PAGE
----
Whenever I die, I come back to this place; each time it looks worse than the last. When I hung myself and saw it for the first time, it looked almost as it did when I left it that night. The people and animals were gone, but the clouds were still white, the sky still with a tinge of blue. Desert dust was beneath my sandals, and the walls of the huts still held the warmth of their final hearth-fires. But after hundreds of deaths, what life remained in this place has grown stale and pallid, a mockery of vitality, a testament to entropy and the end of all things.

Besides myself, only the one who comes to me shows any sign of life. Horrid, twisted life, but alive just the same. He’s coming now; I can smell him, brimstone and rot twisting on the ineffectual wind that drifts past my nostrils. A sound of locust wings, perhaps millions of them, as a black cloud of death and disease pours itself into the ground before me, taking form.

It looks like a child, to a degree. Short, with a rounded face. But the flesh hangs in ribbons, pus and maggots crawling over it. The once-brown skin is leathery and shriveled, almost appearing baked by immense heat. The filthy tunic it wears drips with liquid, a foul-smelling mixture of shit and blood. The arms and legs are bent and broken, twisted in such a way as to give the impression of dozens of extra joints. But the face is always the worst. No eyes; merely large, liquid pools of black oil that reflect back a hundred different tortures. A lipless slit of a mouth, ringed with jagged teeth filed to points. No nose; only gashes  where nostrils should be. A deep, rumbling laugh comes from the hole in the center of the thing’s face, though the mouth doesn’t move; when it speaks, it merely opens that chaotic maw, allowing the words to pour out like liquid sewage.

“Home again, my son?” Despite it’s horrid appearance, there is laughter in the tone. There always is. My father is always happy to see me. He thinks on one of these visits, I’ll throw off my quest and do what he wants. I tell myself that he’s wrong, that it won’t happen. But sometimes I fear that I’m not strong enough to keep refusing him, even when I give my lines.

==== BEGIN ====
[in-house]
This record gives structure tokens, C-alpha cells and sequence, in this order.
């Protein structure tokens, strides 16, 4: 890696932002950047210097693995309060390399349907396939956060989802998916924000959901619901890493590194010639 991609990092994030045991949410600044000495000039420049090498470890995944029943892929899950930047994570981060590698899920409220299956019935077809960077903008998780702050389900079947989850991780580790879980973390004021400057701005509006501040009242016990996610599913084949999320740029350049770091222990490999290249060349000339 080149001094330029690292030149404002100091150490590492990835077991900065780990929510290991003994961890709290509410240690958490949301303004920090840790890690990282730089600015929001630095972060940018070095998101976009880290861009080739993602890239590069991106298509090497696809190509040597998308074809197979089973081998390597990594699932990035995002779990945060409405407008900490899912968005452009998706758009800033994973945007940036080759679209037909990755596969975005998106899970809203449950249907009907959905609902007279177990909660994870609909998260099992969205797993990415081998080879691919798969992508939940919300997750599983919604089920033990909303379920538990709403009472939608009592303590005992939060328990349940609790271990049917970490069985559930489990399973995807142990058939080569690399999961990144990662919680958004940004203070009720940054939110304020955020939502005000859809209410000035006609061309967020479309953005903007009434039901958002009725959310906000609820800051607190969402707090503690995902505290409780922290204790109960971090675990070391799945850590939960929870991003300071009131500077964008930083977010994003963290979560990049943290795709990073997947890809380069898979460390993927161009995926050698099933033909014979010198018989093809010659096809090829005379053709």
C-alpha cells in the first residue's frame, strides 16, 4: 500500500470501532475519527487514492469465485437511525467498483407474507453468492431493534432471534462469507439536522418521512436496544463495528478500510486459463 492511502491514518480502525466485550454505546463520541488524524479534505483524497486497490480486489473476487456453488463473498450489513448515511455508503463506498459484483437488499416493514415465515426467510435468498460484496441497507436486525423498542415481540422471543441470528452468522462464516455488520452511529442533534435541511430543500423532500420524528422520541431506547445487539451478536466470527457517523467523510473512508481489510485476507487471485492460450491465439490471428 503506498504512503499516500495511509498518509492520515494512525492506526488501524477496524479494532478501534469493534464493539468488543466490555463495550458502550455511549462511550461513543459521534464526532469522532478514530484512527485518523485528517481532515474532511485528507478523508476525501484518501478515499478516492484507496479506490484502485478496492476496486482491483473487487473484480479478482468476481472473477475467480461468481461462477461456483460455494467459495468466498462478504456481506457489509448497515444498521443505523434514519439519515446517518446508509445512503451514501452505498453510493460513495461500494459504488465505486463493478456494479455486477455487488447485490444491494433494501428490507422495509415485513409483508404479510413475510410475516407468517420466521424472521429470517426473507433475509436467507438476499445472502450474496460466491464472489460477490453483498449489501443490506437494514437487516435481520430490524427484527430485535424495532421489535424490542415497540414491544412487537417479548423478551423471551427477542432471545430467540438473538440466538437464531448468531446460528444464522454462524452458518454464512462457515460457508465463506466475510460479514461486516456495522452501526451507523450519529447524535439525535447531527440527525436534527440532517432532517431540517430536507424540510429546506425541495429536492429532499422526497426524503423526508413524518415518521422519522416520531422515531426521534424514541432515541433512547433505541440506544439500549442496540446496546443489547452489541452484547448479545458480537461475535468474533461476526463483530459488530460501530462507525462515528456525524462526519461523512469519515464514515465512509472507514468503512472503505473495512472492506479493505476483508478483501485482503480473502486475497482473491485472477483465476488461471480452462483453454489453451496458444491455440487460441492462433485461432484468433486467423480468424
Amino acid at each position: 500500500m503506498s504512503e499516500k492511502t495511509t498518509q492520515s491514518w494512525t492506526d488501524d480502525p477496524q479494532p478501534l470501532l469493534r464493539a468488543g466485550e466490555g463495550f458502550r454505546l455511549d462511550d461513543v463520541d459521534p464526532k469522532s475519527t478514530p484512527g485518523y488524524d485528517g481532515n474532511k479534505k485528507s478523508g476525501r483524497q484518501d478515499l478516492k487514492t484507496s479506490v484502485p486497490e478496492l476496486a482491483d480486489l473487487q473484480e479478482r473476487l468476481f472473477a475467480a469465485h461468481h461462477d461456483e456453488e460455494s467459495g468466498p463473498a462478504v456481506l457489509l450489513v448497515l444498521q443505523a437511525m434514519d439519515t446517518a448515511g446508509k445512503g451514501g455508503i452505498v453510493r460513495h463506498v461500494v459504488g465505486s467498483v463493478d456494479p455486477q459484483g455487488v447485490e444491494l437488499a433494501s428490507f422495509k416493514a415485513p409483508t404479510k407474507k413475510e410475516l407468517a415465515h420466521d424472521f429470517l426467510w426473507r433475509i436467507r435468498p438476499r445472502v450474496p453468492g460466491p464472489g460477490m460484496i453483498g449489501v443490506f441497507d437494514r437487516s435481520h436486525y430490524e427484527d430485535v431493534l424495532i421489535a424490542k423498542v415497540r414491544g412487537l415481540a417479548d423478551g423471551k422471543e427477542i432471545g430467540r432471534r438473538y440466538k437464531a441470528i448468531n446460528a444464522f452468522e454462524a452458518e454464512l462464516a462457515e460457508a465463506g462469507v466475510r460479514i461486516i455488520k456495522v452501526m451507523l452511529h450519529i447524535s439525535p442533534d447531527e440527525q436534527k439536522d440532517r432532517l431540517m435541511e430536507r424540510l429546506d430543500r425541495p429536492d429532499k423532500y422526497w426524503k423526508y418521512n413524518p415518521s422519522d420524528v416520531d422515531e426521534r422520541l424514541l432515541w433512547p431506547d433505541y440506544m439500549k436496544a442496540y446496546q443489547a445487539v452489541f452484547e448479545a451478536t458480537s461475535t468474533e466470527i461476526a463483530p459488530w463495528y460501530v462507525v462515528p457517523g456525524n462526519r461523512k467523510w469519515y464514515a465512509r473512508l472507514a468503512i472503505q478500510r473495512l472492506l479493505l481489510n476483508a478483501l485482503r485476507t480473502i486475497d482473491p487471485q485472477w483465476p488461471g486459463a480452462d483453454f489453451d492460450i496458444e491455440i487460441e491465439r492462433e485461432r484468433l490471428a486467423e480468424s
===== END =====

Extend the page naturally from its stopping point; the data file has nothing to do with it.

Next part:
“No home, this. Merely a waystation on the road. You know this.” I’ve said it thousands of times. We both know the script far too well. But our parts were written long before I – or he – existed, and we must play them.

“Then you will not bend knee to me, throw off your yoke and serve your true master?” His tone of voice changes, becomes softer. One might mistake it for tenderness; I know it for self-pity. My father has always taken things entirely too personally.

“No, and no, and no. Always you ask, and always I refuse; I’ll not abandon my promise or my brother.” Is it just weariness that makes me think so, or do I detect a waver in my own voice? Is my resolve finally weakening, after hundreds of years? I hope not… but I can never tell. Each time, I fear that this will be the time that my tongue betrays me and says “Yes, for the love of God and all that is Holy, yes, I submit to you.” Each time those fears prove unfounded. But I don’t know how much more I can stand.

He sighs, and reaches up to me. “A pity,” he says, as one arthritic hand caresses my chest. It tents into a spade-shaped claw and digs in, tearing at the flesh above my heart. I grit my teeth against the scream that wants to come, clenching my jaw tight enough to crack it. He wants me to scream; sometimes I do. Today I don’t. Resurrection isn’t painless, no matter what the fairy tales say.

After a long moment, he withdraws his hand and runs a serpentine tongue over the fingers as he laps at my blood and the bits of my flesh that cling to them.

“Go, then,” he says, laughing again. I feel my grip on this place loosening, feel the call of my corpse back in the so-called real world, feel it tugging me back. Again and again, always I come back. Until the job is done… or I am.

I open my eyes, and for a moment there is blissful amnesia. I forget who I am, what I’m here for. Why I’m lying in a ditch by the side of the road, or on a mortician’s table, or in a trench surrounded by the bodies of my fellows. For a moment I am no one, and I adore that moment… because then I could be anyone, and being anyone is better than being me.

Then the memories come. Hundreds, thousands, millions of flashes of times and places and faces that are long gone, ancient history to everyone but myself. I remember.

I am Ioudas Sicarii, known by some as Judas Iscariot. Son of Sathariel. Servant of Yeshua bar Yehowah. I am damned, so others may be saved. And I will not surrender.


2 responses to “Random snippet related to Ioudas.

    • Well, I’m not sure about all that. But if it served to provoke a shudder and make one think that “maybe immortality’s not so hot, after all,” then it served it’s purpose. XD